Ch 2. Fluid Statics Multimedia Engineering Fluids PressureVariation PressureMeasurement HydrostaticForce(Plane) HydrostaticForce(Curved) Buoyancy
 Chapter 1. Basics 2. Fluid Statics 3. Kinematics 4. Laws (Integral) 5. Laws (Diff.) 6. Modeling/Similitude 7. Inviscid 8. Viscous 9. External Flow 10. Open-Channel Appendix Basic Math Units Basic Equations Water/Air Tables Sections Search eBooks Dynamics Fluids Math Mechanics Statics Thermodynamics Author(s): Chean Chin Ngo Kurt Gramoll ©Kurt Gramoll FLUID MECHANICS - THEORY

In this section, the discussion is focused on how to determine hydrostatic forces exerted on a plane surface submerged in a static fluid. Determining this hydrostatic force is particularly crucial in the design of engineering structures, such as dams, storage tanks and hydraulic systems. The concept of using a pressure prism to obtain the hydrostatic force will also be introduced.

Hydrostatic Force on a Plane Surface Hydrostatic Force on an
Inclined Arbitrary Plane Surface

Consider an inclined plane submerged in a static fluid as shown in the figure. The resultant force FR is acting perpendicular to the plane since no shear force is present when the fluid is at rest. FR has a line of action that passes through the point (xcp , ycp), which is called the center of pressure. Note that the pressure acting perpendicular to the plane surface is also referred to as the normal stress.

Now take a small differential element dA at a depth of h. The differential force dF acting on dA is given by

dF = ρgh dA

The magnitude of the resultant force can be obtained by integrating the differential force over the whole area The integral represents the first moment of the area about the x axis, which is equal to where yc is the y coordinate of the centroid of the plane surface.

From trigonometry,

hc = yc sinθ

where hc is the vertical distance from the fluid surface to the centroid of the plane surface. The resultant force is simplified to

 FR = ρghcA Parallel Axis Theorem

The center of pressure, xcp and ycp can be obtained by summing moments about the y and x axis, respectively. First, by equating the sum of moments of all pressure forces about the x axis to the moment of the resultant force: where is the second moment of the area or the area moment of inertia (Ix) about the x axis. According to the parallel axis theorem, the moment of inertia can also be written as

Ix = Ix' + Ayc2

where Ix' is the second moment of the area with respect to the centroidal axis, which is parallel to the x axis.

Hence, the center of pressure coordinate ycp is given by Similarly, xcp can be obtained by equating the sum of moments of all pressure forces about the y axis to the moment of the resultant force where is the product of inertia (Ixy) of the area about the x and y axes. Once again according to the parallel axis theorem, it can also be written as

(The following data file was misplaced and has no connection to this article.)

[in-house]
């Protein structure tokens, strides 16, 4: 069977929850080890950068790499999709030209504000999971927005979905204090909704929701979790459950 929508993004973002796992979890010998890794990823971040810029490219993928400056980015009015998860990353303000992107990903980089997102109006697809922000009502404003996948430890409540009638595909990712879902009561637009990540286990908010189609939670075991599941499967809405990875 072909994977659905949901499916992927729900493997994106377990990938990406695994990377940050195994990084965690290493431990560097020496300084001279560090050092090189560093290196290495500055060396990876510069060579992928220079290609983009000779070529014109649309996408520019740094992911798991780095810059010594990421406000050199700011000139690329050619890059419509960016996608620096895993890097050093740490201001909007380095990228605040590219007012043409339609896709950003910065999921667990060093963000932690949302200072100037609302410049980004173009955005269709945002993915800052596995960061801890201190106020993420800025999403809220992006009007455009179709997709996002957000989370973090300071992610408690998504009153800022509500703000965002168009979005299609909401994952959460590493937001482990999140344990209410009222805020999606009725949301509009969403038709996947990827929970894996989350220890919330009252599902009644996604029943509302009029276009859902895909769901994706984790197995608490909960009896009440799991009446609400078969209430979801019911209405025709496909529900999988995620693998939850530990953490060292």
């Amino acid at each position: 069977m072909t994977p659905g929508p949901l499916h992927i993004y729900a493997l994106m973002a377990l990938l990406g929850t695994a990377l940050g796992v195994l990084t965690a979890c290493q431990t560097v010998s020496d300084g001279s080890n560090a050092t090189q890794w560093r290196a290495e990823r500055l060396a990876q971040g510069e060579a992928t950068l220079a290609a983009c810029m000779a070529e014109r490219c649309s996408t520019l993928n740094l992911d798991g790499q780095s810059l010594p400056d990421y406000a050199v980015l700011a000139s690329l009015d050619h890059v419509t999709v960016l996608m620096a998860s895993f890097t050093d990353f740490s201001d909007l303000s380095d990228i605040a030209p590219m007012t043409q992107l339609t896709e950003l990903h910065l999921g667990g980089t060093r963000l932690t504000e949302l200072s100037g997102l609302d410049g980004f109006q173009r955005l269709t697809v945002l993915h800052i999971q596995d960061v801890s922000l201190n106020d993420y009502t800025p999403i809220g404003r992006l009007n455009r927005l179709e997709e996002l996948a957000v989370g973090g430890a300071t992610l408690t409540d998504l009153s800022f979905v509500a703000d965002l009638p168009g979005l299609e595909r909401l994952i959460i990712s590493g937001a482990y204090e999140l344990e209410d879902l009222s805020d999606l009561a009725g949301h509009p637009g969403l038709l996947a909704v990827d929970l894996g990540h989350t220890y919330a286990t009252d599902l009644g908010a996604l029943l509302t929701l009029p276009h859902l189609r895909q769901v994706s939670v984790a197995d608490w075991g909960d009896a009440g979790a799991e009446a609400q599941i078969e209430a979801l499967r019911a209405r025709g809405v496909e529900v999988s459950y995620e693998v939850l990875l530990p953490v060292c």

Ixy = Ixy' + Axcyc

where Ixy' is the product of inertia of the area with respect to the centroidal axes.

Hence, the coordinate xcp is given by The values for the second moment of inertia and product of inertia with respect to the centroidal axes for various common geometries are given in the appendix. From the formulations of xcp and ycp, it is noted that the center of pressure is always lower in the liquid than the centroid of the plane area.

Pressure Prism Hydrostatic Pressure Force Exerted
on a Vertical Plane Surface Pressure Prism

An alternate approach of determining the hydrostatic force is by means of a pressure prism. Consider a vertical plane submerged in a static fluid, as shown in the figure. The pressure increases linearly with the depth. One can then easily construct a corresponding three-dimensional diagram of the pressure distribution, and such a volume is called a pressure prism. The resultant force is the total volume of the pressure prism, that is

FR = Volume = 1/2 (ρgh) (bh)

The resultant force passes through the centroid of the pressure prism. For this particular example, the centroid of a triangular element is located at a distance of h/3 from its base and lies in the vertical symmetry axis.

As illustrated, this method is particularly convenient when the shape of the pressure prism is a common geometry, in which the volume and centroid can be readily obtained.

Practice Homework and Test problems now available in the 'Eng Fluids' mobile app
Includes over 250 problems with complete detailed solutions.
Available now at the Google Play Store and Apple App Store.